Juan Crow in Georgia
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From the living room of the battered trailer she and her mother call home, Mancha described what happened when she came out of the shower that morning. â€œMy mother went out, and I was alone,â€ she said. â€œI was getting ready for school, getting dressed, when I heard this noise. I thought it was my mother coming back.â€ She went on in the Tex-Mex Spanish-inflected Georgia accent now heard throughout Dixie: â€œSome people were slamming car doors outside the trailer. I heard footsteps and then a loud boom and then somebody screaming, asking if we were â€˜illegals,â€™ â€˜Mexicans.â€™ These big men were standing in my living room holding guns. One man blocked my doorway. Another guy grabbed a gun on his side. I freaked out. â€˜Oh, my God!â€™ I yelled.â€As more than twenty Immigration and Customs Enforcement (ICE) agents surrounded the trailer, said Mancha, agents inside interrogated her. They asked her where her mother was; they wanted to know if her mother was â€œMexicanâ€ and whether she had â€œpapersâ€ or a green card. They told her they were looking for â€œillegals.â€
After about five minutes of interrogation, the agentsâ€“who, according to the womenâ€™s lawyer, Mary Bauer of the Southern Poverty Law Center, showed no warrants and had neither probable cause nor consent to enter the homeâ€“simply left. They left in all likelihood because Mancha and her mother didnâ€™t fit the profile of the workers at the nearby Crider poultry plant, who had been targeted by the raid in nearby Stilwell. They were the wrong kind of â€œMexicansâ€; they were US citizens.
Though she had experienced discrimination before the raidâ€“in the fields, in the supermarket and in schoolâ€“Mancha, who testified before Congress in February, never imagined such an incident would befall her, since she and her mother had migrated from Texas to Reidsville. Best known for harvesting poultry and agricultural products, Reidsville, a farm town about 200 miles southeast of Atlanta, is also known for harvesting Klan culture behind the walls of the stateâ€™s oldest and largest prison. But its most famous former inmate is Jim Crow slayer and dreamer Martin Luther King Jr. His example inspires Manchaâ€™s new dream: lawyering â€œfor the poor.â€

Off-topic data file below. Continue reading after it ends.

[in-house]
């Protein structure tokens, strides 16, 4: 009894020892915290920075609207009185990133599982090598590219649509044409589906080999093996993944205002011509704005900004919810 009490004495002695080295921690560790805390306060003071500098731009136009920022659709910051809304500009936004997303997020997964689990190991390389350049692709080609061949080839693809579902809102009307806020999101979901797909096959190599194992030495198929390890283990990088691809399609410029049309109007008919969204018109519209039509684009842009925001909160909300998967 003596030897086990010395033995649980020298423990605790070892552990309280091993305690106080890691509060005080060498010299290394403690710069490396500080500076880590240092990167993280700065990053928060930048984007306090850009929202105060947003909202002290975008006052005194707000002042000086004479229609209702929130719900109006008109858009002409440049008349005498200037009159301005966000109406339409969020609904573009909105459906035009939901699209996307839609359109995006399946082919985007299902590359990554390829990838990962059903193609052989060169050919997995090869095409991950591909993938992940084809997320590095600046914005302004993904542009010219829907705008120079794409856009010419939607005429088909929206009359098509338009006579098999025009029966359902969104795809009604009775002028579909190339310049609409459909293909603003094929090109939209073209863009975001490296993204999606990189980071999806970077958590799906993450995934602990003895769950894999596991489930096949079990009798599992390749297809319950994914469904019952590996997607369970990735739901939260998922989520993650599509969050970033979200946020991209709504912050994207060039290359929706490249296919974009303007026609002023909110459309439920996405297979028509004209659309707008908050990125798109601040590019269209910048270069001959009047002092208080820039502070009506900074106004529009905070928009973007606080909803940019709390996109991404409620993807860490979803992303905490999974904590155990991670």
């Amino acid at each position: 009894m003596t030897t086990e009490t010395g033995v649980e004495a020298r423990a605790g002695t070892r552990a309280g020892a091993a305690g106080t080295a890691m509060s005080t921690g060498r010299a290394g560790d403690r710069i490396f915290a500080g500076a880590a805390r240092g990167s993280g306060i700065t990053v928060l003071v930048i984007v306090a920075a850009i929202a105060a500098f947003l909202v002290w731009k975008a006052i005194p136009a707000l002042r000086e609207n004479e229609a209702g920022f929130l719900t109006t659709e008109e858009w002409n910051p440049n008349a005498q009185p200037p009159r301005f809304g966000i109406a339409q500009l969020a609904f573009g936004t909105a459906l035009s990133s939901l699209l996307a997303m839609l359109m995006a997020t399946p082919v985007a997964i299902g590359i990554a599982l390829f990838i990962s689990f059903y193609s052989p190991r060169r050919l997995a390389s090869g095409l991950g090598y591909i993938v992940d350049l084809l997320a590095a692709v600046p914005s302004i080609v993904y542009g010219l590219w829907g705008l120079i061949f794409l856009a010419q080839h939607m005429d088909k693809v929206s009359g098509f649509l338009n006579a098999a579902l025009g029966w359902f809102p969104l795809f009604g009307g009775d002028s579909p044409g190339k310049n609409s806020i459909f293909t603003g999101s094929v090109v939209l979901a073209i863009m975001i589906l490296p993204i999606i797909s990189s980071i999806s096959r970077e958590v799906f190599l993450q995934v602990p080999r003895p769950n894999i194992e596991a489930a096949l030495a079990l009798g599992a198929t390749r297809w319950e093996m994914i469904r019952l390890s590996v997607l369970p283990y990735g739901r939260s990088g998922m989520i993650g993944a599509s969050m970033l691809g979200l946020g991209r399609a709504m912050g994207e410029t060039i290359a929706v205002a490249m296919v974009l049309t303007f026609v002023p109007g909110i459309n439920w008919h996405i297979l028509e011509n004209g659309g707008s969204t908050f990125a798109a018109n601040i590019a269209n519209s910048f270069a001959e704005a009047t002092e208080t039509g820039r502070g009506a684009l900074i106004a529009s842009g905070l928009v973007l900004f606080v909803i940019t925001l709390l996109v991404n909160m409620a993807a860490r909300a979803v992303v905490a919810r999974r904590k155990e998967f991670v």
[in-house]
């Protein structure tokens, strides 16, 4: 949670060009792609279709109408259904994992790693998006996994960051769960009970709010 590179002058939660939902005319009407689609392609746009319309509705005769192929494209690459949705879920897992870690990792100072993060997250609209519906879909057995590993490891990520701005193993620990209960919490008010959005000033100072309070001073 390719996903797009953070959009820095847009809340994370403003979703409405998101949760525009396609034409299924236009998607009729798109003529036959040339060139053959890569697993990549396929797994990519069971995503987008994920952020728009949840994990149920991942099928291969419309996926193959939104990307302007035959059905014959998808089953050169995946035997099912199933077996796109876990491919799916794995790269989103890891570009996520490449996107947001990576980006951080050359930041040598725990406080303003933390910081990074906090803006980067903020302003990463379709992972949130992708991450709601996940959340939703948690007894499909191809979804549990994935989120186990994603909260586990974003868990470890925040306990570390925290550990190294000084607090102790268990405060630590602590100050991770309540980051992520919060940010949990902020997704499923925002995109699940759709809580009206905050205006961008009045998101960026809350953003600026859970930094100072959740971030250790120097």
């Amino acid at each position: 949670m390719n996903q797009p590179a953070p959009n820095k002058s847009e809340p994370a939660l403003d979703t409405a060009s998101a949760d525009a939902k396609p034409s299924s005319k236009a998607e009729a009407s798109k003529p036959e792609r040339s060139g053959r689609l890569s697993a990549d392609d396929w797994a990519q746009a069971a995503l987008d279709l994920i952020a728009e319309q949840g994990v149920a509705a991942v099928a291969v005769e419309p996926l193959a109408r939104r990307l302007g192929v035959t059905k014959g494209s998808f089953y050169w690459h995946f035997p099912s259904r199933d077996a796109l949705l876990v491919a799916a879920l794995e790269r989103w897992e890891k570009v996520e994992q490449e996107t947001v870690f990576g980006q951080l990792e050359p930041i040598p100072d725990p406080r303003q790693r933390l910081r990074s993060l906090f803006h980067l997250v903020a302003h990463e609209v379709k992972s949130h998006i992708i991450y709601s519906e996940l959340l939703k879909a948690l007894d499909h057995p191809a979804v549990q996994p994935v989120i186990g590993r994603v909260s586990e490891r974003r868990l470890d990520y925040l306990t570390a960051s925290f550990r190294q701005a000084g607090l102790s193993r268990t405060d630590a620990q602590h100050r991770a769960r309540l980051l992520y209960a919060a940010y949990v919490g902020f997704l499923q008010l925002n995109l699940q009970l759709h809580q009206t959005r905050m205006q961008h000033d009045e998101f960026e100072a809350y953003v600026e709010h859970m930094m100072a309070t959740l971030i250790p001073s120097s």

The toll this increasingly oppressive climate has taken on Mancha represents but a small part of its effects on noncitizen immigrants, especially undocumented immigrants, and other Latinos. Mancha and the younger children of the mostly immigrant Latinos in Georgia are learning and internalizing that they are different from whiteâ€“and blackâ€“children not just because they have the wrong skin color but also because many of their parents lack the right papers. They are growing up in a racial and political climate in which Latinosâ€™ subordinate status in Georgia and in the Deep South bears more than a passing resemblance to that of African-Americans who were living under Jim Crow. Call it Juan Crow: the matrix of laws, social customs, economic institutions and symbolic systems enabling the physical and psychic isolation needed to control and exploit undocumented immigrants. Listening to the effects of Juan Crow on immigrants and citizens like Mancha (â€I canâ€™t sleep sometimes because of nightmares,â€ she says. â€œMy arms still twitch. I see ICE agents and men in uniform, and it still scares meâ€) reminds me of the trauma I heard among the men, women and children controlled and exploited by state violence in wartime El Salvador. Juan Crow has roots in the US South, but it stirs traumas bred in the hemispheric South.